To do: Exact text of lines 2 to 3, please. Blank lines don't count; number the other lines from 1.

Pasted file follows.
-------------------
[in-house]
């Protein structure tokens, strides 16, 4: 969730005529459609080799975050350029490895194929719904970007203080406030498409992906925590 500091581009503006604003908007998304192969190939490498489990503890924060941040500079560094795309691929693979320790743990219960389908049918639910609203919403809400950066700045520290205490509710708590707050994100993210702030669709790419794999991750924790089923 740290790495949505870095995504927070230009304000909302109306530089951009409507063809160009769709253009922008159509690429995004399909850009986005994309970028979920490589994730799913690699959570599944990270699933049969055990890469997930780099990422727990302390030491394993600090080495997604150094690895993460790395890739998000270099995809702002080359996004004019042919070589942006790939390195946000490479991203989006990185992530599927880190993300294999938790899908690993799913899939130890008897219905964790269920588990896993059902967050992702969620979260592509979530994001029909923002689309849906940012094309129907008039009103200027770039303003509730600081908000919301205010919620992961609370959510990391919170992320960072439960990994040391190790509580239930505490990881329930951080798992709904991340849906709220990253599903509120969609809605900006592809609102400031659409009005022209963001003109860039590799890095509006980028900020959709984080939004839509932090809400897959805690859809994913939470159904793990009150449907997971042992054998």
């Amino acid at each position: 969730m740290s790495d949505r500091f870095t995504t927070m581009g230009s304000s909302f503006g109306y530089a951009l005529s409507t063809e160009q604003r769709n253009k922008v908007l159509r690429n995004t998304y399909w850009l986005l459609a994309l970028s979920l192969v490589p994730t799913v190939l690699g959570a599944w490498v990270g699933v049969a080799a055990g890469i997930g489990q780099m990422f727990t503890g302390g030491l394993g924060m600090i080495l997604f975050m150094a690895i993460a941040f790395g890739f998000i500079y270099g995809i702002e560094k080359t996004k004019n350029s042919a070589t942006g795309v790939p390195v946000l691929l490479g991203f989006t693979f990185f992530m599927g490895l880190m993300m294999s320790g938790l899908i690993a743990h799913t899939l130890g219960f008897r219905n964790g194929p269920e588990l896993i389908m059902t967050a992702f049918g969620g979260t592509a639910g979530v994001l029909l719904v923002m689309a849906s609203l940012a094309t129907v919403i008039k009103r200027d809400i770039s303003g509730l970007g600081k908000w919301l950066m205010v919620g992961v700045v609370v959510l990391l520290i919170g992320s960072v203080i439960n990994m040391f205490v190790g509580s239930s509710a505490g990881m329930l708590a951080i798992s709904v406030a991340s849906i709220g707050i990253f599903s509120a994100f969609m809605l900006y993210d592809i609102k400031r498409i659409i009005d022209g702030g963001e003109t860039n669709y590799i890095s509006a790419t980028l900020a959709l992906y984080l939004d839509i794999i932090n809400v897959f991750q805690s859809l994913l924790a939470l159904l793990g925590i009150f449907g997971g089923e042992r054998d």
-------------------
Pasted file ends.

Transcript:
């Protein structure tokens, strides 16, 4: 969730005529459609080799975050350029490895194929719904970007203080406030498409992906925590 500091581009503006604003908007998304192969190939490498489990503890924060941040500079560094795309691929693979320790743990219960389908049918639910609203919403809400950066700045520290205490509710708590707050994100993210702030669709790419794999991750924790089923 740290790495949505870095995504927070230009304000909302109306530089951009409507063809160009769709253009922008159509690429995004399909850009986005994309970028979920490589994730799913690699959570599944990270699933049969055990890469997930780099990422727990302390030491394993600090080495997604150094690895993460790395890739998000270099995809702002080359996004004019042919070589942006790939390195946000490479991203989006990185992530599927880190993300294999938790899908690993799913899939130890008897219905964790269920588990896993059902967050992702969620979260592509979530994001029909923002689309849906940012094309129907008039009103200027770039303003509730600081908000919301205010919620992961609370959510990391919170992320960072439960990994040391190790509580239930505490990881329930951080798992709904991340849906709220990253599903509120969609809605900006592809609102400031659409009005022209963001003109860039590799890095509006980028900020959709984080939004839509932090809400897959805690859809994913939470159904793990009150449907997971042992054998």
């Amino acid at each position: 969730m740290s790495d949505r500091f870095t995504t927070m581009g230009s304000s909302f503006g109306y530089a951009l005529s409507t063809e160009q604003r769709n253009k922008v908007l159509r690429n995004t998304y399909w850009l986005l459609a994309l970028s979920l192969v490589p994730t799913v190939l690699g959570a599944w490498v990270g699933v049969a080799a055990g890469i997930g489990q780099m990422f727990t503890g302390g030491l394993g924060m600090i080495l997604f975050m150094a690895i993460a941040f790395g890739f998000i500079y270099g995809i702002e560094k080359t996004k004019n350029s042919a070589t942006g795309v790939p390195v946000l691929l490479g991203f989006t693979f990185f992530m599927g490895l880190m993300m294999s320790g938790l899908i690993a743990h799913t899939l130890g219960f008897r219905n964790g194929p269920e588990l896993i389908m059902t967050a992702f049918g969620g979260t592509a639910g979530v994001l029909l719904v923002m689309a849906s609203l940012a094309t129907v919403i008039k009103r200027d809400i770039s303003g509730l970007g600081k908000w919301l950066m205010v919620g992961v700045v609370v959510l990391l520290i919170g992320s960072v203080i439960n990994m040391f205490v190790g509580s239930s509710a505490g990881m329930l708590a951080i798992s709904v406030a991340s849906i709220g707050i990253f599903s509120a994100f969609m809605l900006y993210d592809i609102k400031r498409i659409i009005d022209g702030g963001e003109t860039n669709y590799i890095s509006a790419t980028l900020a959709l992906y984080l939004d839509i794999i932090n809400v897959f991750q805690s859809l994913l924790a939470l159904l793990g925590i009150f449907g997971g089923e042992r054998d």